By Megan Powell and Magali Prel
To celebrate pride, which takes place every year in June, the classics team wants to present you with some of their favourite LGBTQIA+ classic authors. These gems of literature are written by prominent members of the LGBTQIA+ community who sometimes write about sexuality and what it means to them. Classic literature is often believed to be written by authors from eras and societies where members of the LGBTQIA+ community were discriminated against and oppressed, but classic literature goes beyond these time periods. Modern classic literature contains many texts that centre around LGBTQIA+ topics which have been crucial in normalising same-sex relationships, being transgender and many other topics under the LGBTQIA+ umbrella.
Sun and Steel by Yukio Mishima
Yukio Mishima is an interesting author to discuss here. His sexual orientation, like many other aspects of his life, remains uncertain. Mishima was married to a woman and had two children, so it was assumed that he was a heterosexual. There are indications that he may have been bisexual or gay even though his wife denied such claims after his death in 1970.
In Mishima’s writing, he explores the theme of homoeroticism and includes depictions of same-sex relationships. It was rumoured that he had romantic relationships with some of his closest male friends. It is important to remember that Mishima deliberately and theatrically constructed his public persona. As a result, separating fact from fiction regarding his personal life can be challenging. It could be argued that with homosexuality being a taboo and controversial subject in Japan during his life, it is likely that Mishima made efforts hide his sexuality.
One of Mishima’s most notorious works is Sun and Steel, a blend of a memoir, philosophical musings and cultural analysis. In this novel, Mishima explores themes of body, aesthetics and conflict between the intellectual and physical realms.
The Colour Purple by Alice Walker
Alice Walker’s experiences and perspectives on sexuality greatly influenced her works and activism over the years addressing the themes of love, sexuality and relationships in her novels. She identified as bisexual, openly discussing her relationships with both men and women.
One of her most celebrated works is The Colour Purple, a novel that narrates the story of Celie, a young African American woman living in early 20th century rural Georgia. The novel is constructed in an epistolary format, consisting of a series of letters written by Celie herself. The novel addresses themes of sexism, racism, sisterhood and self-expression and explores the resilience of marginalised individuals in the face of systemic oppression, celebrating African American women’s strength and spirit.
A significant aspect of the novel is Celie’s growing relationship with Shug Avery, a blues singer and her husband’s former lover. Celie develops a deep love for Shug, and their relationship becomes a catalyst for Celie's self-discovery. Through Shug's guidance and support, Celie begins to find her own voice and challenges the oppressive forces that have defined her life.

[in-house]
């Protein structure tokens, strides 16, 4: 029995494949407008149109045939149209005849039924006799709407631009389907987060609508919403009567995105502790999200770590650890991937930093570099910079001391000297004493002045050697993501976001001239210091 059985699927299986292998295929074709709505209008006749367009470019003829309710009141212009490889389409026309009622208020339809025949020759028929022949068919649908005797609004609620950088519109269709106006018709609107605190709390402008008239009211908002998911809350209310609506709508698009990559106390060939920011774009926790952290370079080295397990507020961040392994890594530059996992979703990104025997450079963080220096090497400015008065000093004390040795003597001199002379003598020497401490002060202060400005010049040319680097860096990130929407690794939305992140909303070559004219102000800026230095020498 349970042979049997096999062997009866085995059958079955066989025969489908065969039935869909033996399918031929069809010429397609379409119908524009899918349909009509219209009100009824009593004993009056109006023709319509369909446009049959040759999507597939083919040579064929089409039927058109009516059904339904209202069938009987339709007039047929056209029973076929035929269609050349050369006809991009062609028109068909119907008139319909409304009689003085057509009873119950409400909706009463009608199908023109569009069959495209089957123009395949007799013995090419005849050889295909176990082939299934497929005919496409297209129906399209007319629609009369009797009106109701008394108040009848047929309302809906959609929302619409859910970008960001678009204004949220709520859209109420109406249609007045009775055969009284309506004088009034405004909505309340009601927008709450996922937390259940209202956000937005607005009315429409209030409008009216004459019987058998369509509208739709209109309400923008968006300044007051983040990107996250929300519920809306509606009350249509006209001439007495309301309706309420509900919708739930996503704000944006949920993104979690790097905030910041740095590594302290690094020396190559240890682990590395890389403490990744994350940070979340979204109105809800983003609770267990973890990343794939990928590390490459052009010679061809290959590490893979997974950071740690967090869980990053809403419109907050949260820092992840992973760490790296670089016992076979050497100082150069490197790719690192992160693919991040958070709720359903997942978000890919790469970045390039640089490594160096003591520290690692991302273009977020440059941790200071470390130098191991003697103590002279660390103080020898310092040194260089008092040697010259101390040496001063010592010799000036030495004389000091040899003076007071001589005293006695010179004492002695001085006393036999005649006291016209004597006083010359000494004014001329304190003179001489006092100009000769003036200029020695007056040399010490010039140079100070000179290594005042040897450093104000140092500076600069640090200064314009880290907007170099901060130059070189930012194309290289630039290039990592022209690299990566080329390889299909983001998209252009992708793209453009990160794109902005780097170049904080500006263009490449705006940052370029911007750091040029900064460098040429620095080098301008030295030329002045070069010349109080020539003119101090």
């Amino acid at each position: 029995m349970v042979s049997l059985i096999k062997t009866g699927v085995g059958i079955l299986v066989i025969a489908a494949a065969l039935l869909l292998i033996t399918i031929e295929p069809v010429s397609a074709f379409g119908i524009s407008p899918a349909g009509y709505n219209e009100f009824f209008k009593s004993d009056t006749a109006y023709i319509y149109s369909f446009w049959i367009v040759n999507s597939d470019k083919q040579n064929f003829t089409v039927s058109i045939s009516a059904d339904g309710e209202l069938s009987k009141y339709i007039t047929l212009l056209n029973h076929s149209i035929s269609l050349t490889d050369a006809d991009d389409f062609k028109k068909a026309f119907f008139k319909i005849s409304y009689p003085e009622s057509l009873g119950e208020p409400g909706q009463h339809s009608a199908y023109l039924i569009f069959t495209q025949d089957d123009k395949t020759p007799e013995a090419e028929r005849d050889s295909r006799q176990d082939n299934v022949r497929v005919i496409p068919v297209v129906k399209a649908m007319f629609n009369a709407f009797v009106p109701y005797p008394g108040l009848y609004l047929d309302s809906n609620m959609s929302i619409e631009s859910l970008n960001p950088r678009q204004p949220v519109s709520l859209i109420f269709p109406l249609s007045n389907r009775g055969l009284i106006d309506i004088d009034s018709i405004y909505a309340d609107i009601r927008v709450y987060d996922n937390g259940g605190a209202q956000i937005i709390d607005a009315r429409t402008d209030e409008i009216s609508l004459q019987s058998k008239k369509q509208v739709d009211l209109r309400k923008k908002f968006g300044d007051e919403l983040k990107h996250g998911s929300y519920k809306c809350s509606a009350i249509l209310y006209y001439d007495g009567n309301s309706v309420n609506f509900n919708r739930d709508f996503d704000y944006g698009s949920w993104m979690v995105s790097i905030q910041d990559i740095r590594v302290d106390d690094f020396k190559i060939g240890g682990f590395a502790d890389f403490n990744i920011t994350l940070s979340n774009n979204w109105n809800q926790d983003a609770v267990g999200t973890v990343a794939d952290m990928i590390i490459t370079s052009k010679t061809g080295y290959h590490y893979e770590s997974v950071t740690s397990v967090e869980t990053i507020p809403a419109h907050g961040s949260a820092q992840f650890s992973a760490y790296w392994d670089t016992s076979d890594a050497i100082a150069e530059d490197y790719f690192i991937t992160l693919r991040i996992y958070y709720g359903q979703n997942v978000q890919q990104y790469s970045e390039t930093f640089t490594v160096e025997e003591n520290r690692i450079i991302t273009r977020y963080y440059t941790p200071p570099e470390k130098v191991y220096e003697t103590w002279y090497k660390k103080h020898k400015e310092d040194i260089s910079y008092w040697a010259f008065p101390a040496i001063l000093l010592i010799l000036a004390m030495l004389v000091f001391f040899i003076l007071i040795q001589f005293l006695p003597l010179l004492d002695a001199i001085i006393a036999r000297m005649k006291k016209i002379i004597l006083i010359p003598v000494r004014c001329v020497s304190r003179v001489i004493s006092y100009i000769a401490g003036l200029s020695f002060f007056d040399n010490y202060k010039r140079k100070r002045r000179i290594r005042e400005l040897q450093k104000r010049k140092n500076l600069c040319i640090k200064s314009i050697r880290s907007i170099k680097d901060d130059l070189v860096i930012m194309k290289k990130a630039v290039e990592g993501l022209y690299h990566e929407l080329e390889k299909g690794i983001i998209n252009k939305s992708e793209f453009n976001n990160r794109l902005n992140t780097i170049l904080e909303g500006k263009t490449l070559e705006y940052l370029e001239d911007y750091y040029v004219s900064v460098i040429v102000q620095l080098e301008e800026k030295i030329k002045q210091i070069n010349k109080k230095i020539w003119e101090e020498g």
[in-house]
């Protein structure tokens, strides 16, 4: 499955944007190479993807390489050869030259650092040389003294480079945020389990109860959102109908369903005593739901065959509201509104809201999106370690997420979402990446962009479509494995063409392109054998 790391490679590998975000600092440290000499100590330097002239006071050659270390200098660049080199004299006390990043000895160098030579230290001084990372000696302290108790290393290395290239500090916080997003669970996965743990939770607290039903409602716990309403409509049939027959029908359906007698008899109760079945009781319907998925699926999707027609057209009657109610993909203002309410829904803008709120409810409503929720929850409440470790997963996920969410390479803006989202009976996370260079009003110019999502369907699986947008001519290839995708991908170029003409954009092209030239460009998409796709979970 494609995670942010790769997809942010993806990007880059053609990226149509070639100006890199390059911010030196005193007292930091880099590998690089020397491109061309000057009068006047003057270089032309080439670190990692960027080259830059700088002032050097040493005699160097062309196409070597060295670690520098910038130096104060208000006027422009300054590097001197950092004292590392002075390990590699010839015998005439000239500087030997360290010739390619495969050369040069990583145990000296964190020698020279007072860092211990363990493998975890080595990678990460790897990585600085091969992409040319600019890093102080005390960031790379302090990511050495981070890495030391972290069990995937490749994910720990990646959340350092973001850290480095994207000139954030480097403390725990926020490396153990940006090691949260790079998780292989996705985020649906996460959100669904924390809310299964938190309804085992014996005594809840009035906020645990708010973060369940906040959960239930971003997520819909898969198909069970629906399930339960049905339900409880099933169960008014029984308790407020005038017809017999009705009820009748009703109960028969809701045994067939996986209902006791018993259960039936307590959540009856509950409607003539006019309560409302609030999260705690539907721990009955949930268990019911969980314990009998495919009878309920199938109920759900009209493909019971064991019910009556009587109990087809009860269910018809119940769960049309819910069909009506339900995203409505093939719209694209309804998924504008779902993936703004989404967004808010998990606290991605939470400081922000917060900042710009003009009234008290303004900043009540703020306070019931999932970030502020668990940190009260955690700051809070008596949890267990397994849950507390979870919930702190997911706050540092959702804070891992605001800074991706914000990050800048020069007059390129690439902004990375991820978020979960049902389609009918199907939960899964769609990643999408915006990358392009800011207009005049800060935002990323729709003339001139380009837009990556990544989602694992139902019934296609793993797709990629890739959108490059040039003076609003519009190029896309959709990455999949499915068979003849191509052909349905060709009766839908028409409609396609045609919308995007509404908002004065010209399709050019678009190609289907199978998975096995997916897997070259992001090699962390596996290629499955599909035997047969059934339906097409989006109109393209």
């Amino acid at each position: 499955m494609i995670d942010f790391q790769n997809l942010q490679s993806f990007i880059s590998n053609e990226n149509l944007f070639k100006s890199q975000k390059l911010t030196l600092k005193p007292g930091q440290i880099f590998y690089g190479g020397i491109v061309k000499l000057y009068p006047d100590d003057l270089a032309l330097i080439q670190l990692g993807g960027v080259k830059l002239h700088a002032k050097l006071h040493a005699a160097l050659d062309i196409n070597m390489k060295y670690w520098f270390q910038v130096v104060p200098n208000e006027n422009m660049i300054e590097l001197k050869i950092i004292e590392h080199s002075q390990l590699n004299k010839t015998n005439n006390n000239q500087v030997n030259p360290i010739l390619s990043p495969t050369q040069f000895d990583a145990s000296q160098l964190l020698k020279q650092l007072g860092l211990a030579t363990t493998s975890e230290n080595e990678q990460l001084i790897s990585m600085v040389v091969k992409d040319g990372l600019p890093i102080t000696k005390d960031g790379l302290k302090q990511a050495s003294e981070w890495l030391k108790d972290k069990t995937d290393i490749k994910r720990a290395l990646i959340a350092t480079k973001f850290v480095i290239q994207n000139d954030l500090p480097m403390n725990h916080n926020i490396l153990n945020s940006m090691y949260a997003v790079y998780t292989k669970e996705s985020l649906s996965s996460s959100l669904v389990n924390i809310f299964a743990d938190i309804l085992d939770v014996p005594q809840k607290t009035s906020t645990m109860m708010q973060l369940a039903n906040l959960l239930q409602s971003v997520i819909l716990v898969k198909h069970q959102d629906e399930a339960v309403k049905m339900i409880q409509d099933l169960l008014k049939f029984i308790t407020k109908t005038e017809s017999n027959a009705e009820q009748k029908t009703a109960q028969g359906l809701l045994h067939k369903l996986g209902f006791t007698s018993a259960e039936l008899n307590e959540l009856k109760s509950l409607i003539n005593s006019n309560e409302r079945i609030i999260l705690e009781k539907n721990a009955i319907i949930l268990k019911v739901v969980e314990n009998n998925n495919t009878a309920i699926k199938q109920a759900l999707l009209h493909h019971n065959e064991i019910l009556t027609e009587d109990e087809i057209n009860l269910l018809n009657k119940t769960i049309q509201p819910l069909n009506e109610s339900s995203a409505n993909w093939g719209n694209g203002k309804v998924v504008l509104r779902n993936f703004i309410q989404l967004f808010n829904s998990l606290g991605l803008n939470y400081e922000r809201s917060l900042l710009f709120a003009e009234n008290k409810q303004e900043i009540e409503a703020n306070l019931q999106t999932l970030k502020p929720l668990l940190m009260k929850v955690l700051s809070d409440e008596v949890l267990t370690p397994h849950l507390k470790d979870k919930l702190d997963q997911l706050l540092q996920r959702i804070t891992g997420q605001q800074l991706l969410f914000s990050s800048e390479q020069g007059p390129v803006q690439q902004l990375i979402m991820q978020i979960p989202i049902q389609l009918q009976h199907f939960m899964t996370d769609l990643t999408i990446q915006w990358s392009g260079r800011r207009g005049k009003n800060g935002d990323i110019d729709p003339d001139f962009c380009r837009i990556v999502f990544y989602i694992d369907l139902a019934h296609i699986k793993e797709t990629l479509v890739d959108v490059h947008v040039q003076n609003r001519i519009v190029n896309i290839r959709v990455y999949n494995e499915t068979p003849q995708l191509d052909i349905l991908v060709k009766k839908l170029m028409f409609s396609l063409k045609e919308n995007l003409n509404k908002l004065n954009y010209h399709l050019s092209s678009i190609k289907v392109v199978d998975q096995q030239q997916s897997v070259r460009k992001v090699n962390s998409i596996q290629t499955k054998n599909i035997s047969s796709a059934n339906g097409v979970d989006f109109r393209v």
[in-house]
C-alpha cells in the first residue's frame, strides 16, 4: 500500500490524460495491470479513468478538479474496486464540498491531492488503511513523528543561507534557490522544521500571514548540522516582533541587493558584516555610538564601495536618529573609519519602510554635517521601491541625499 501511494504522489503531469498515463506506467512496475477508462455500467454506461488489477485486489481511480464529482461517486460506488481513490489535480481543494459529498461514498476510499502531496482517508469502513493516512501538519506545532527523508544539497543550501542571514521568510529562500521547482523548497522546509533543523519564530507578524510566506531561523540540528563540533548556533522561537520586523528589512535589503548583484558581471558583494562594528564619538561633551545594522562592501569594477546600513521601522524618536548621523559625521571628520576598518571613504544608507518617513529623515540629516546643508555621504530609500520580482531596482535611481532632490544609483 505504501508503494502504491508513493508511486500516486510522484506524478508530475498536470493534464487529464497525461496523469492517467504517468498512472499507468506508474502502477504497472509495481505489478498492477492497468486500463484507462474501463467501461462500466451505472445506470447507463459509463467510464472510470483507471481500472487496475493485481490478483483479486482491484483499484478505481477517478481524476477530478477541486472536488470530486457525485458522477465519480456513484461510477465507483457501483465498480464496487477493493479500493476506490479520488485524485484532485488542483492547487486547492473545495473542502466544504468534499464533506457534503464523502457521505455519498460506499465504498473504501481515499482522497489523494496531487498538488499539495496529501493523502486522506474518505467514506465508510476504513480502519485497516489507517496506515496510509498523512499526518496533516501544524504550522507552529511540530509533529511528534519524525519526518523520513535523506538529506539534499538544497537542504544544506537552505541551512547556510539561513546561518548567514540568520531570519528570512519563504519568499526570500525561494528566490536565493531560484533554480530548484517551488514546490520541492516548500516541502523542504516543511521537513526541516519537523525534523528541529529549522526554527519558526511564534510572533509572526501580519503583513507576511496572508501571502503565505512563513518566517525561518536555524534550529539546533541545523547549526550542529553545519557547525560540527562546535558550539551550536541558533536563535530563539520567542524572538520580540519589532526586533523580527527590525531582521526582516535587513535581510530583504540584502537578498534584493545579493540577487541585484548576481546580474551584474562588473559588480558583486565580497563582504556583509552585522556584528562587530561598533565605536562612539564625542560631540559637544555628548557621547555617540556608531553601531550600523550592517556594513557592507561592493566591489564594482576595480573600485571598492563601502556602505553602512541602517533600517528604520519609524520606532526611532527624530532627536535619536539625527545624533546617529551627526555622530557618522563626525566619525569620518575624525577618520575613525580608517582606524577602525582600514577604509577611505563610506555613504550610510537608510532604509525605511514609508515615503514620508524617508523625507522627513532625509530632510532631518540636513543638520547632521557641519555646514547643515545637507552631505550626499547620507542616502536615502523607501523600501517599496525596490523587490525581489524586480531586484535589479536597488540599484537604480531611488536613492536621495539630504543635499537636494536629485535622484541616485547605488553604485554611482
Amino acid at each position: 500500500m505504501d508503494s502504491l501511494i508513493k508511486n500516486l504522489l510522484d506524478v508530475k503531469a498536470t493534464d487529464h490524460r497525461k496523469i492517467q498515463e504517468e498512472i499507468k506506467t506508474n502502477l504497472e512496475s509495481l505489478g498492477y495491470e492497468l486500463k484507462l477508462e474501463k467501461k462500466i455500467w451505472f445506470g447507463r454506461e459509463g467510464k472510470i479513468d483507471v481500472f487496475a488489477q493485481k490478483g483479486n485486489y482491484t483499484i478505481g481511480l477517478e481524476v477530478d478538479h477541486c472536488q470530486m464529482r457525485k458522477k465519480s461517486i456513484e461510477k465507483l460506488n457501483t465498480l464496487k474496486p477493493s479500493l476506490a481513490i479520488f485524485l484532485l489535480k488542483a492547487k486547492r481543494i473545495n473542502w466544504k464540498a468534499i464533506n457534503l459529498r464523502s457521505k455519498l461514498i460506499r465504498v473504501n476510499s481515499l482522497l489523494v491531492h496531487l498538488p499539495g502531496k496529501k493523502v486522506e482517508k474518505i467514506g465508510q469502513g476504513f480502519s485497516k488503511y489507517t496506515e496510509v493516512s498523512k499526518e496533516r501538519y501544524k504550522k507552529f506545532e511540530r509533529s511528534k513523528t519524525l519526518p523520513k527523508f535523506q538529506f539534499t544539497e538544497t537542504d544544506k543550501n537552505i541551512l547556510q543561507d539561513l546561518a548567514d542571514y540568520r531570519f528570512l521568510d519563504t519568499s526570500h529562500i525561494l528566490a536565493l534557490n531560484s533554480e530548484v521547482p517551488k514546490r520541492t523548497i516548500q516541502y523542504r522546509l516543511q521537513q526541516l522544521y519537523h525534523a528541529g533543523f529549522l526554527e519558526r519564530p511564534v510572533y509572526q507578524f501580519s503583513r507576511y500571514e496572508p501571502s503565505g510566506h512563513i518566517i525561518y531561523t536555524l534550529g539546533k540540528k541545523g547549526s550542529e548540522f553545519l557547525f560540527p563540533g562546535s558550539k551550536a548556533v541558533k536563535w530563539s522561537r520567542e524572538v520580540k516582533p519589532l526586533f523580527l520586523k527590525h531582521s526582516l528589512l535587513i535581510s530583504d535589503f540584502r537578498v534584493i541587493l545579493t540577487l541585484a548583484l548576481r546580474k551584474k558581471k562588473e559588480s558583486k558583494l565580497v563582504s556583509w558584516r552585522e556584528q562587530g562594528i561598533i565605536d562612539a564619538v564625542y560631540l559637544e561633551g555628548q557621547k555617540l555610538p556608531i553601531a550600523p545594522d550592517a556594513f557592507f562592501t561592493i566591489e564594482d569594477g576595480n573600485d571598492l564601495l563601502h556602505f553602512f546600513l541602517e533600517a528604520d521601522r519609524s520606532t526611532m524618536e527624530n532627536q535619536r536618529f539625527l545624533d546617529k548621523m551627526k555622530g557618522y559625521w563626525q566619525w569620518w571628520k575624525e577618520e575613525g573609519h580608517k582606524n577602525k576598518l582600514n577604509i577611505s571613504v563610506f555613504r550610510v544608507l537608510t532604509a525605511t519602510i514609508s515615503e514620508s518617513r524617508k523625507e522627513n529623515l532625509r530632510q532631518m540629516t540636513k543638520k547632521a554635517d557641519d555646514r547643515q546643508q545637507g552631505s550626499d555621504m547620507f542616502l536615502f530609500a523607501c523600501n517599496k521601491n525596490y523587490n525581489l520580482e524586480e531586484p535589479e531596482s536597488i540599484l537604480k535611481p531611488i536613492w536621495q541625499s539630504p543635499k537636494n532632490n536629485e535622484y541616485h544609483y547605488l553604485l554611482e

Sister Outsider by Audre Lorde
This compilation of fifteen essays demonstrates Audre Lorde’s incredible and bold talent of writing authentically about her own identity. Sister Outsider explores numerous themes that relate to the author. She is a mother, a feminist, a black woman and a lesbian – to name a few. Lorde is also an activist, prolific writer and poet. This novel is a feat for change and an exploration of sexism, racism and homophobia. Lorde truthfully and inspiringly evokes action for change through her honest accounts. This powerful book demonstrates Lorde’s ability to write about her experiences to educate as well as challenge these harmful views.
As a black feminist and lesbian, Lorde is an essential author to read when celebrating pride month. The critical exploration that coincides with the need for change demonstrates Lorde’s dedication to authenticity and identity. She stresses the dangers of the westernised notions that ignore and separate differences rather than embrace them, which Lorde emphasises is essential for change.
Stone Butch Blues by Leslie Feinberg
Leslie Feinberg’s debut novel Stone Butch Blues was published in 1993 and is a profound novel that explores the complexities surrounding gender. The novel is an early example of developing the term gender to explore multiple expressions rather than describing sexes. The novel is categorised as historical fiction, although many of the events and characters relate to the life of Feinberg. This essential novel follows the life of Jess Goldberg in New York during the 1940s as she identifies herself within the New York lesbian community. As Jess faces institutionalised homophobia and experiences traumatising abuses of power throughout her life, she is conflicted by her identity, conforming to neither male nor female identity. Jess begins transitioning by having reconstruction surgery and starts to identify as male, although towards the end of the novel they stop taking testosterone. Feinberg explores how damaging sexual trauma is and how class is also linked to sexual identity. Content warning: this novel contains rape, homophobia and transphobia.